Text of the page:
If one could earn a college degree in professional wrestling history, no doubt Tim Hornbaker’s National Wrestling Alliance: The Untold Story of the Monopoly that Strangled Pro Wrestling would be the last book you read before receiving your degree.
It is a book written for those with a strong knowledge and understanding of the history of wrestling. One must go into the book prepared as it is filled with endless names, many of whom are given little to no explanation. Some are easy like Jim Helwig (who became the Ultimate Warrior), but others like Paul Jones are shortly explained. With those of little knowledge might wonder why a manager from the 1980s was promoting 30 years before, when in fact, they are two different men.
Besides the brief or little explanation of minor names, also missing is an index which would be very beneficial for a book of this kind. Often you want to go back and re-read a section, but without an index, it leaves you turning pages endlessly.
The book, published by ECW Press, is strong in explaining major players during the early days of the National Wrestling Alliance (NWA) including Paul “Pinky” George, Joseph “Toots” Mondt and Fred Kohler. Each man’s life and contribution to the NWA is explained in detail leading up to a chapter describing U.S. Government’s investigation of NWA’s possible anti-trust and monopolization in wrestling during the 1950s.
It explains the questioning the NWA was receiving from the government as well the internal struggles the NWA was undergoing. While the company was looking to expand, the investigation from the government was halting this.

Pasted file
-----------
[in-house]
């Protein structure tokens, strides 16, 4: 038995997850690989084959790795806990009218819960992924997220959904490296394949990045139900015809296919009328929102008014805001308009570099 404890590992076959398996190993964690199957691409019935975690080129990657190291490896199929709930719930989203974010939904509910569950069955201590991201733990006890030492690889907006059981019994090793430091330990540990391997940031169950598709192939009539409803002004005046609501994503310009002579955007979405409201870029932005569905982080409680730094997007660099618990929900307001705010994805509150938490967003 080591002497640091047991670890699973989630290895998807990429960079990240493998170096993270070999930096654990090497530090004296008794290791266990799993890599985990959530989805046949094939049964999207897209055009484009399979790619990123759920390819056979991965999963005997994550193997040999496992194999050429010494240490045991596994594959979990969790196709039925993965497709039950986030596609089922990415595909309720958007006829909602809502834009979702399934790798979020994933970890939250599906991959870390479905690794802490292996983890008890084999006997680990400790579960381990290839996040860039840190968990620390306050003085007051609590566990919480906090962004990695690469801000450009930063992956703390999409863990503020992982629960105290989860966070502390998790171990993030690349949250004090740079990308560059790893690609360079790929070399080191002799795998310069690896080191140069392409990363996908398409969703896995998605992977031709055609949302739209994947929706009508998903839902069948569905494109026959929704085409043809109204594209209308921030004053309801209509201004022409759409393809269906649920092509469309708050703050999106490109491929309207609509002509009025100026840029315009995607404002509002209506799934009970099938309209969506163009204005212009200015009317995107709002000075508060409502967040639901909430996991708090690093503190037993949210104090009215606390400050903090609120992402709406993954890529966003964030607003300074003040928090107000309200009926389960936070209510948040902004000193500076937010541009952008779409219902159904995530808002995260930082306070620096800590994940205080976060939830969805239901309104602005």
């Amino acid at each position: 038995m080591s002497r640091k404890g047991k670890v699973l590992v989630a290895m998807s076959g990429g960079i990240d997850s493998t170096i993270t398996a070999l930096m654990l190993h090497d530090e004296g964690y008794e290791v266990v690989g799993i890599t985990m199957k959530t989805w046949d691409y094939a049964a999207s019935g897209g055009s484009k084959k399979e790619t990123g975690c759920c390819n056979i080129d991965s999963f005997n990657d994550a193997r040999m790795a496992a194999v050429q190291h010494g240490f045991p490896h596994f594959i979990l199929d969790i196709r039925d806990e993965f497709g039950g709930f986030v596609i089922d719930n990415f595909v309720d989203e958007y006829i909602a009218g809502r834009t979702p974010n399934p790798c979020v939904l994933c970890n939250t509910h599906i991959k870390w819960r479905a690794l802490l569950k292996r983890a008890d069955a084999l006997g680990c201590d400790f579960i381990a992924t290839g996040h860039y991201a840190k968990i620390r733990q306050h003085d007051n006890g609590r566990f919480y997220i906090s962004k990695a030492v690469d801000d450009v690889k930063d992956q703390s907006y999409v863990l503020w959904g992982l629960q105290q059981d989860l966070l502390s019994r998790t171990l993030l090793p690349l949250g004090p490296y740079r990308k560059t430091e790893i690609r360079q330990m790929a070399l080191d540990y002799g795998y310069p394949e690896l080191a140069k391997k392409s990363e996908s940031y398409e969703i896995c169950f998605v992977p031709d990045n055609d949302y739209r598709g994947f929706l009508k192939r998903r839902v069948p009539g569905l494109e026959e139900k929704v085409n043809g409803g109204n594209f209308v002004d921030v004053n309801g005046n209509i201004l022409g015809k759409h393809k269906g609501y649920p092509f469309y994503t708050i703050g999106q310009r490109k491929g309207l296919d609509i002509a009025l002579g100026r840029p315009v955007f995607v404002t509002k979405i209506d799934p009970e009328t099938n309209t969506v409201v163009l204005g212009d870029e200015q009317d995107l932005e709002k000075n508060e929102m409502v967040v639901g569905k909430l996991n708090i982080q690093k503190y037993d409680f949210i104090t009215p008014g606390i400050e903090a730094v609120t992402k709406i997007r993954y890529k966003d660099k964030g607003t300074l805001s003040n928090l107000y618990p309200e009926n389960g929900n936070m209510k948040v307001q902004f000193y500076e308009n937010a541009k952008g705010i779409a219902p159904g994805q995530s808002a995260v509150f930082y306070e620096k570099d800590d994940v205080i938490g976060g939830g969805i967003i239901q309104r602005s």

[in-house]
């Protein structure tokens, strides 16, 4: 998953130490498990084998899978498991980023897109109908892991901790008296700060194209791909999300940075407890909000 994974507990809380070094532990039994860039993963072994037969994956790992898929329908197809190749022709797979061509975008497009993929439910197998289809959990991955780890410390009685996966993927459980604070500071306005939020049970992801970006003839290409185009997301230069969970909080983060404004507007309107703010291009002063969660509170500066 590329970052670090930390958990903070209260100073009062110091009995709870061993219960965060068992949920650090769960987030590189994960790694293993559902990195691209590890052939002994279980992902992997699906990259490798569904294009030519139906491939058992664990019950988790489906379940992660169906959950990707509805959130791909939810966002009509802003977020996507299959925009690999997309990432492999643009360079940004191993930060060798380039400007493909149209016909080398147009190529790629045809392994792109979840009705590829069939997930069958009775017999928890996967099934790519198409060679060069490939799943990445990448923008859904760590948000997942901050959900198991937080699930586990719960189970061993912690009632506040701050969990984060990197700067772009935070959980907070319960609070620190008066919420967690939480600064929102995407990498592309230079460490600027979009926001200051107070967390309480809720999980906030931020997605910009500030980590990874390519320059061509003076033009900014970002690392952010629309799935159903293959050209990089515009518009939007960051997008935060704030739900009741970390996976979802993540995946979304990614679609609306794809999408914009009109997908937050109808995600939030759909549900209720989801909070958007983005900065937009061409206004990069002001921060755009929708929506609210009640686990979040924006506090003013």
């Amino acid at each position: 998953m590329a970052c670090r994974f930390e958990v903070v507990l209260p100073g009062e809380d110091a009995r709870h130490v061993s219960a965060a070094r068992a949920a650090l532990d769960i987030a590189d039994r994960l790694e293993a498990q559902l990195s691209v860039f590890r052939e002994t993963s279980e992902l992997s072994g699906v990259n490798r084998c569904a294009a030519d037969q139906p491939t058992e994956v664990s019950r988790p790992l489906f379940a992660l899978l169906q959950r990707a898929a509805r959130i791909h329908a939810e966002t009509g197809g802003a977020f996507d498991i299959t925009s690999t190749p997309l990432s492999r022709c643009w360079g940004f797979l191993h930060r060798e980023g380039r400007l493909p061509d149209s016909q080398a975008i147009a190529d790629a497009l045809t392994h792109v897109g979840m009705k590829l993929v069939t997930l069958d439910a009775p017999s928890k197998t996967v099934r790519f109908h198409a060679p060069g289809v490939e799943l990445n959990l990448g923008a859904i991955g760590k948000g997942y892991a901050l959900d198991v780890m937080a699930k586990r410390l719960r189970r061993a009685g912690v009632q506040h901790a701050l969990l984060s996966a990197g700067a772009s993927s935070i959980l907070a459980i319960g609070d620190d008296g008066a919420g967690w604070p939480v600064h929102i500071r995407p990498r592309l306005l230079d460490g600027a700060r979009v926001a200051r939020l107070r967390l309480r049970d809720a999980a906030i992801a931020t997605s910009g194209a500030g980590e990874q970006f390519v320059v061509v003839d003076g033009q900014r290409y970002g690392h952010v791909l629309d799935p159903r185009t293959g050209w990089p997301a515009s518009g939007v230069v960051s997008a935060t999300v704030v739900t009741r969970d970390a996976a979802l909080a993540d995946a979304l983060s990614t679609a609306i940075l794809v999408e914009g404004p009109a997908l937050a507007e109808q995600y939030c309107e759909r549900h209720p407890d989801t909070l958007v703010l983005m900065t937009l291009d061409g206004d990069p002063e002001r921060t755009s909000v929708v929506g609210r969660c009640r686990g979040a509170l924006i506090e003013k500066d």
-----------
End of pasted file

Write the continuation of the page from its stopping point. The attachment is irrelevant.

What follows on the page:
Hornabaker provides Congressional and FBI documents to tell his story. Hornbaker researched the book for 10 years, and it shows to the point it becomes too factual and lacks structure or substance at times.
In comparison to Weldon T. Johnson and Jim Wilson’s CHOKEHOLD: Pro Wrestling’s Real Mayhem Outside the Ring, which also provides a strong history of the early NWA, Hornabaker is far more detailed and resides mostly in the formation of the NWA following World War II and the decade to follow. Chokehold is mostly based around the NWA but also reaches out about WWE’s national expansion in the 1980s and sexual and steroid scandals that would follow.
An interesting chapter, although short in comparison to the big a whole, is explaining the formation of Capitol Sports and what would be called the WWWF. A struggle between what the NWA wanted and what Northeast promoter Vince McMahon Sr. wanted, led to a break. But the book goes into more detail than that, including Buddy Rogers, Lou Thesz and Bruno Sammartino’s role in the split.
The book ends with a rundown of each NWA World champion through 2005, but do not expect to see much detail about the NWA-WCW split in the 1990s, or Jim Crockett Jr.’s control of the NWA World title in the 1980s.
This all sadly limits the amount of casual fans Hornbaker is marketing to. The book concentrates more on those who ran the NWA and not who wrestled for it. It provides a great behind-the-scenes history with Hornbaker researching minutes taken at the annual NWA convention.
The book brought too much to the table. And although would be a great set-up for a sequel, the market is most likely not craving it. By eliminating a lot of the unnecessary history behind the formation of the NWA, space would be left to talk about the demise.
If you are a wrestling history buff, this is for you. If you read and enjoyed Chokehold, and are craving for more, this is for you. If your knowledge is limited to anything after Vince McMahon Jr. came around, this book will go over your head.
A good test is this — If you know all of these names, you will like the book: Lou Thesz, Pinkie George, Sonny Myers, Orville Brown.